Today we’re talking insulin and insulin resistance. Harriet Walker, Accredited Sports Dietitian, and Body Science’s Greg Young discuss what it is, what is the disease risk, and how to you know if you have it. Plus top diet and lifestyle tips for reducing insulin resistance. As always this information is not designed to diagnose, treat, prevent or cure any condition and is for information purposes only – please discuss any information in this podcast with your health care professional before making any changes to your current lifestyle.
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Type 2 diabetes usually develops gradually over several years, beginning when muscle and other cells stop responding to insulin. This condition, known as insulin resistance, causes blood sugar and insulin levels to stay high long after eating. Over time, the heavy demands made on the insulin-making cells wears them out, and insulin production eventually stops.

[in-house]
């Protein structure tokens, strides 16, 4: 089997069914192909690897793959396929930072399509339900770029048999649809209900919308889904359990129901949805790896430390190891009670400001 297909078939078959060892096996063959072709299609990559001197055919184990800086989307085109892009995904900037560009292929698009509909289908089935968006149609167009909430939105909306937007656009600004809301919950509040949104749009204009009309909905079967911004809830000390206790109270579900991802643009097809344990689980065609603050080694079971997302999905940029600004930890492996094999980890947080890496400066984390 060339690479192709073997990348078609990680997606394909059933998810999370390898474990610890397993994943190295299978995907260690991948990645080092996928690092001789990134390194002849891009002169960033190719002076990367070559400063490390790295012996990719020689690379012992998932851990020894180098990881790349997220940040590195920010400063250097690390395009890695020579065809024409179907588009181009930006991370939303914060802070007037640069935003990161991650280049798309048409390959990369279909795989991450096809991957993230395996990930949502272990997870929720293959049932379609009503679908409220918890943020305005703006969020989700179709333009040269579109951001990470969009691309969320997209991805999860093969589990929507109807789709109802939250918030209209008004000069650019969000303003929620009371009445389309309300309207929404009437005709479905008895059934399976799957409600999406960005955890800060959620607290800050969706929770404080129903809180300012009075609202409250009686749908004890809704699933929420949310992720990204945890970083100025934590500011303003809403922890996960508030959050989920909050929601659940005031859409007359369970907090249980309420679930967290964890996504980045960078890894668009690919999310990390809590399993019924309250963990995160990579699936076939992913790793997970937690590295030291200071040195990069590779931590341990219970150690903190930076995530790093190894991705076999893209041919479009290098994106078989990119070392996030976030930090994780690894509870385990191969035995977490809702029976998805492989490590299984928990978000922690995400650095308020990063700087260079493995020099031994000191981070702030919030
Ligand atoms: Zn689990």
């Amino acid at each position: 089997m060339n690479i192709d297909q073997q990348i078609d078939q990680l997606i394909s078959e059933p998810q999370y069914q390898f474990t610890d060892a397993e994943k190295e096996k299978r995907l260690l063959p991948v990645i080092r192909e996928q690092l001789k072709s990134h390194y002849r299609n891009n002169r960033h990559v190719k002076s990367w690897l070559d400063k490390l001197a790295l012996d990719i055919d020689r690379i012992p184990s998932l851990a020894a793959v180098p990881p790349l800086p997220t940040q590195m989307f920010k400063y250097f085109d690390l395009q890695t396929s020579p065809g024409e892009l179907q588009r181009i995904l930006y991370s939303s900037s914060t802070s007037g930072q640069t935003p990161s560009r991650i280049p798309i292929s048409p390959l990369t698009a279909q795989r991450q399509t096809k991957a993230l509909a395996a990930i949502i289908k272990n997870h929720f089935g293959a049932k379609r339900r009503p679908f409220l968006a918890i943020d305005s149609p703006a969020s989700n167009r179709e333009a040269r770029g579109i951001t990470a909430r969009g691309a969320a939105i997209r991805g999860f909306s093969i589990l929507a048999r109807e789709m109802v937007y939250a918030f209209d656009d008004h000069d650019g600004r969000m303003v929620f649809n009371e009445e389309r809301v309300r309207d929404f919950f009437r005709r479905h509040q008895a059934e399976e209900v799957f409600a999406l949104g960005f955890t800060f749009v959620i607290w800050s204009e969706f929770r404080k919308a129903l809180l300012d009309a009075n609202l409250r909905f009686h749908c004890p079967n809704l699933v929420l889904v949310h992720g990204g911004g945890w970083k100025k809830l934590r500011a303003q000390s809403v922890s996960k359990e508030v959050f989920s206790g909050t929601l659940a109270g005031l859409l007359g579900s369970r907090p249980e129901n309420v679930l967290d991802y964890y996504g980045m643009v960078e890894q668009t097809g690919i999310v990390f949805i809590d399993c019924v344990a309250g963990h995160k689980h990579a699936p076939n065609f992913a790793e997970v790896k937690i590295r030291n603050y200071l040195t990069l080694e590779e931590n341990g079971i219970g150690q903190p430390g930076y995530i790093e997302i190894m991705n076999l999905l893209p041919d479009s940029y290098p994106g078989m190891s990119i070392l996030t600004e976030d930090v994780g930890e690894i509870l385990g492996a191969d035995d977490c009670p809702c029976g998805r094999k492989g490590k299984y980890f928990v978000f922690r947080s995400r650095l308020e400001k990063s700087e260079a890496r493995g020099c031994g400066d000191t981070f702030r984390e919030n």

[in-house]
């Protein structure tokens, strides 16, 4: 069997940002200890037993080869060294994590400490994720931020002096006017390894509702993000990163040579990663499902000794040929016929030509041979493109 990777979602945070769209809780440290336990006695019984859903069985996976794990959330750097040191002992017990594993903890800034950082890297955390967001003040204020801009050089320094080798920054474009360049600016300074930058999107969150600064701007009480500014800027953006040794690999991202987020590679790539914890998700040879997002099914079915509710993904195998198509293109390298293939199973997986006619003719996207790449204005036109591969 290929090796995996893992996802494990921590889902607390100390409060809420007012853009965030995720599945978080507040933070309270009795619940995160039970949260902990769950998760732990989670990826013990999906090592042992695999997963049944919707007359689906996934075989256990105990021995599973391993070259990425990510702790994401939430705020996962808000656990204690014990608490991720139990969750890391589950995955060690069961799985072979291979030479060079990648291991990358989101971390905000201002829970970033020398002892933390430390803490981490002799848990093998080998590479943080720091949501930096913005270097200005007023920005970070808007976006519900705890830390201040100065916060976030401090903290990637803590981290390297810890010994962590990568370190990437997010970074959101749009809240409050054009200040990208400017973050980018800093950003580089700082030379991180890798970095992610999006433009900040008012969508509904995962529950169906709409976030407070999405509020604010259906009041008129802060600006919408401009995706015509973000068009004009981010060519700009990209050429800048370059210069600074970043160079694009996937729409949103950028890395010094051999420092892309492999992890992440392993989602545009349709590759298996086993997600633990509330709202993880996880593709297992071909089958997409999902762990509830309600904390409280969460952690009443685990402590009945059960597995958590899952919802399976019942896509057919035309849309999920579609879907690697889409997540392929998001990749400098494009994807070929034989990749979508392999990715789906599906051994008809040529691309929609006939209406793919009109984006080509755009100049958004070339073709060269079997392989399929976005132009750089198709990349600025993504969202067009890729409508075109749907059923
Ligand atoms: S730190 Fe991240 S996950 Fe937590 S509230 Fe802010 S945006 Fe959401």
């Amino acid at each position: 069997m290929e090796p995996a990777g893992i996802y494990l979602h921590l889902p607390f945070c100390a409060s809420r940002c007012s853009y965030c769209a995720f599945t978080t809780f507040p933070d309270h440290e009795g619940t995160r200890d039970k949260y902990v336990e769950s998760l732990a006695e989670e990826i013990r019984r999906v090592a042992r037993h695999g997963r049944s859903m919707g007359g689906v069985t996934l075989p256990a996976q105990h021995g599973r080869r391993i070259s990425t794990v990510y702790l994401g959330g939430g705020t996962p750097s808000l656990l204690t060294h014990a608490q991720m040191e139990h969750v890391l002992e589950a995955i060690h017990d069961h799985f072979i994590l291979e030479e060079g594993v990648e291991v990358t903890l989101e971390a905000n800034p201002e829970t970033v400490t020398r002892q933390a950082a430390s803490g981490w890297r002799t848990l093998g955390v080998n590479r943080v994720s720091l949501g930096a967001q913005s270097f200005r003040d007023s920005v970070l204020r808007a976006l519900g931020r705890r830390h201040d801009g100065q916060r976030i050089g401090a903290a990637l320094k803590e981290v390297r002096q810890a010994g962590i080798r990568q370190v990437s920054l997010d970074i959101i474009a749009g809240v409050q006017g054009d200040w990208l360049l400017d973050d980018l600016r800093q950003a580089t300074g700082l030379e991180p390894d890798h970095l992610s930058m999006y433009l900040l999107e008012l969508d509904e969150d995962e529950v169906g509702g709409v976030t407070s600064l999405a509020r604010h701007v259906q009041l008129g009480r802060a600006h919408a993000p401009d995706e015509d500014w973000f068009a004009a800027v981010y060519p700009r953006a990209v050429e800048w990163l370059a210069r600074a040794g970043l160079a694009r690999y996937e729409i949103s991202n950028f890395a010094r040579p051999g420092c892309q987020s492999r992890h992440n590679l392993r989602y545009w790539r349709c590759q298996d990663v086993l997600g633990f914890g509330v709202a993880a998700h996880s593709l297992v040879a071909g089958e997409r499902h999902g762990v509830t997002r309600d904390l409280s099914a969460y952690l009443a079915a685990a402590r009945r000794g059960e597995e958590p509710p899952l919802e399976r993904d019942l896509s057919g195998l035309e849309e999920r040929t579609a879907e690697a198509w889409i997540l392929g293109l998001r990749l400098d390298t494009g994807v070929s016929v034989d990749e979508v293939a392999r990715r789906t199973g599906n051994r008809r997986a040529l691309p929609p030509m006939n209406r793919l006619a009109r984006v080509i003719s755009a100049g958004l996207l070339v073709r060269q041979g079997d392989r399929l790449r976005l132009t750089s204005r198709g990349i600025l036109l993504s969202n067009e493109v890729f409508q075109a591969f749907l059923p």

Insulin Resistance If someone has insulin resistance, their body does not respond properly to the hormone insulin. The normal function of the hormone insulin is to transfer glucose from the blood into the liver and muscle cells, to be used as energy, and managing our blood glucose levels.
Summary: Excess calories make you fat, usually carbs are wrapped up with fats in processed foods. When people eat better quality foods, they will reduce energy load, and therefore facilitate fat loss, which assists in controlling insulin, providing an opportunity for cells to re-sensitise to insulin.